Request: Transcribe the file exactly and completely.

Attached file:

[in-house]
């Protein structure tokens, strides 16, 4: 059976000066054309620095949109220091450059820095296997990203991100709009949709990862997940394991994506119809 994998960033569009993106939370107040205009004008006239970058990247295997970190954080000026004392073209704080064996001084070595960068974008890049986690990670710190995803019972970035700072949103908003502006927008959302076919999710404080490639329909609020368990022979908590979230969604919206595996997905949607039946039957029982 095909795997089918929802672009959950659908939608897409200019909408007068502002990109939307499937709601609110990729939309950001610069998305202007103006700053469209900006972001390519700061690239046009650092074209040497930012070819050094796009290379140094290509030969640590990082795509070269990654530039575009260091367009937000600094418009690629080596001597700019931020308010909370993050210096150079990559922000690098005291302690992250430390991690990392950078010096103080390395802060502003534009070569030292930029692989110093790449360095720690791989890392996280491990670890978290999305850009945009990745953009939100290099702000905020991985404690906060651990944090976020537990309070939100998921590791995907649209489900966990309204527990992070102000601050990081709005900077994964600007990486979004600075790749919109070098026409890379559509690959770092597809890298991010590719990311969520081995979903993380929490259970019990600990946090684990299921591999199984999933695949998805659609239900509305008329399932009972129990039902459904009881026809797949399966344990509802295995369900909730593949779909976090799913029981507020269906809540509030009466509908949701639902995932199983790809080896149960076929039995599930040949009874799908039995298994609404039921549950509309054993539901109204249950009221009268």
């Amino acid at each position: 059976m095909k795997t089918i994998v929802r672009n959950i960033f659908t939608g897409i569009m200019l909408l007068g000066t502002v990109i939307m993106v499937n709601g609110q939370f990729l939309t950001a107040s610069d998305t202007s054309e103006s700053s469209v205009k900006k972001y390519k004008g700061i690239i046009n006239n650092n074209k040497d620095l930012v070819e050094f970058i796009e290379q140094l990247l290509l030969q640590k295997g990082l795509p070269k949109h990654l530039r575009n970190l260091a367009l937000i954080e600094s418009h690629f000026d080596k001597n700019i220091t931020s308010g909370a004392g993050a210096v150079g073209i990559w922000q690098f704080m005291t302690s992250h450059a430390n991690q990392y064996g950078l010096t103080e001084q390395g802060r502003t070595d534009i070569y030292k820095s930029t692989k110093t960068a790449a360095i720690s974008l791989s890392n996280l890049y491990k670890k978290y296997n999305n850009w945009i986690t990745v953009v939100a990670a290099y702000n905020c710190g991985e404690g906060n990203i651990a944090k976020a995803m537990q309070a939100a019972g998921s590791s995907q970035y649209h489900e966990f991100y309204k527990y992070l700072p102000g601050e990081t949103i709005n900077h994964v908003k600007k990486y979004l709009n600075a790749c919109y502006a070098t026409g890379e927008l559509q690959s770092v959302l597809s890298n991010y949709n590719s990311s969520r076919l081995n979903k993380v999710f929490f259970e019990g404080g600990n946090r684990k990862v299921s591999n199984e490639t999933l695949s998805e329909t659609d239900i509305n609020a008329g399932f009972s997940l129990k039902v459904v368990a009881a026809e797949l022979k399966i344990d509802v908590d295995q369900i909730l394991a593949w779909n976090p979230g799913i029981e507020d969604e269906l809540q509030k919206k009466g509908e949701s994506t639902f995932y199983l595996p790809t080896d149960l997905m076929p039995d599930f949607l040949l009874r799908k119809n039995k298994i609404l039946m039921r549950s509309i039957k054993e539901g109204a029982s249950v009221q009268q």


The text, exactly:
[in-house]
């Protein structure tokens, strides 16, 4: 059976000066054309620095949109220091450059820095296997990203991100709009949709990862997940394991994506119809 994998960033569009993106939370107040205009004008006239970058990247295997970190954080000026004392073209704080064996001084070595960068974008890049986690990670710190995803019972970035700072949103908003502006927008959302076919999710404080490639329909609020368990022979908590979230969604919206595996997905949607039946039957029982 095909795997089918929802672009959950659908939608897409200019909408007068502002990109939307499937709601609110990729939309950001610069998305202007103006700053469209900006972001390519700061690239046009650092074209040497930012070819050094796009290379140094290509030969640590990082795509070269990654530039575009260091367009937000600094418009690629080596001597700019931020308010909370993050210096150079990559922000690098005291302690992250430390991690990392950078010096103080390395802060502003534009070569030292930029692989110093790449360095720690791989890392996280491990670890978290999305850009945009990745953009939100290099702000905020991985404690906060651990944090976020537990309070939100998921590791995907649209489900966990309204527990992070102000601050990081709005900077994964600007990486979004600075790749919109070098026409890379559509690959770092597809890298991010590719990311969520081995979903993380929490259970019990600990946090684990299921591999199984999933695949998805659609239900509305008329399932009972129990039902459904009881026809797949399966344990509802295995369900909730593949779909976090799913029981507020269906809540509030009466509908949701639902995932199983790809080896149960076929039995599930040949009874799908039995298994609404039921549950509309054993539901109204249950009221009268």
């Amino acid at each position: 059976m095909k795997t089918i994998v929802r672009n959950i960033f659908t939608g897409i569009m200019l909408l007068g000066t502002v990109i939307m993106v499937n709601g609110q939370f990729l939309t950001a107040s610069d998305t202007s054309e103006s700053s469209v205009k900006k972001y390519k004008g700061i690239i046009n006239n650092n074209k040497d620095l930012v070819e050094f970058i796009e290379q140094l990247l290509l030969q640590k295997g990082l795509p070269k949109h990654l530039r575009n970190l260091a367009l937000i954080e600094s418009h690629f000026d080596k001597n700019i220091t931020s308010g909370a004392g993050a210096v150079g073209i990559w922000q690098f704080m005291t302690s992250h450059a430390n991690q990392y064996g950078l010096t103080e001084q390395g802060r502003t070595d534009i070569y030292k820095s930029t692989k110093t960068a790449a360095i720690s974008l791989s890392n996280l890049y491990k670890k978290y296997n999305n850009w945009i986690t990745v953009v939100a990670a290099y702000n905020c710190g991985e404690g906060n990203i651990a944090k976020a995803m537990q309070a939100a019972g998921s590791s995907q970035y649209h489900e966990f991100y309204k527990y992070l700072p102000g601050e990081t949103i709005n900077h994964v908003k600007k990486y979004l709009n600075a790749c919109y502006a070098t026409g890379e927008l559509q690959s770092v959302l597809s890298n991010y949709n590719s990311s969520r076919l081995n979903k993380v999710f929490f259970e019990g404080g600990n946090r684990k990862v299921s591999n199984e490639t999933l695949s998805e329909t659609d239900i509305n609020a008329g399932f009972s997940l129990k039902v459904v368990a009881a026809e797949l022979k399966i344990d509802v908590d295995q369900i909730l394991a593949w779909n976090p979230g799913i029981e507020d969604e269906l809540q509030k919206k009466g509908e949701s994506t639902f995932y199983l595996p790809t080896d149960l997905m076929p039995d599930f949607l040949l009874r799908k119809n039995k298994i609404l039946m039921r549950s509309i039957k054993e539901g109204a029982s249950v009221q009268q």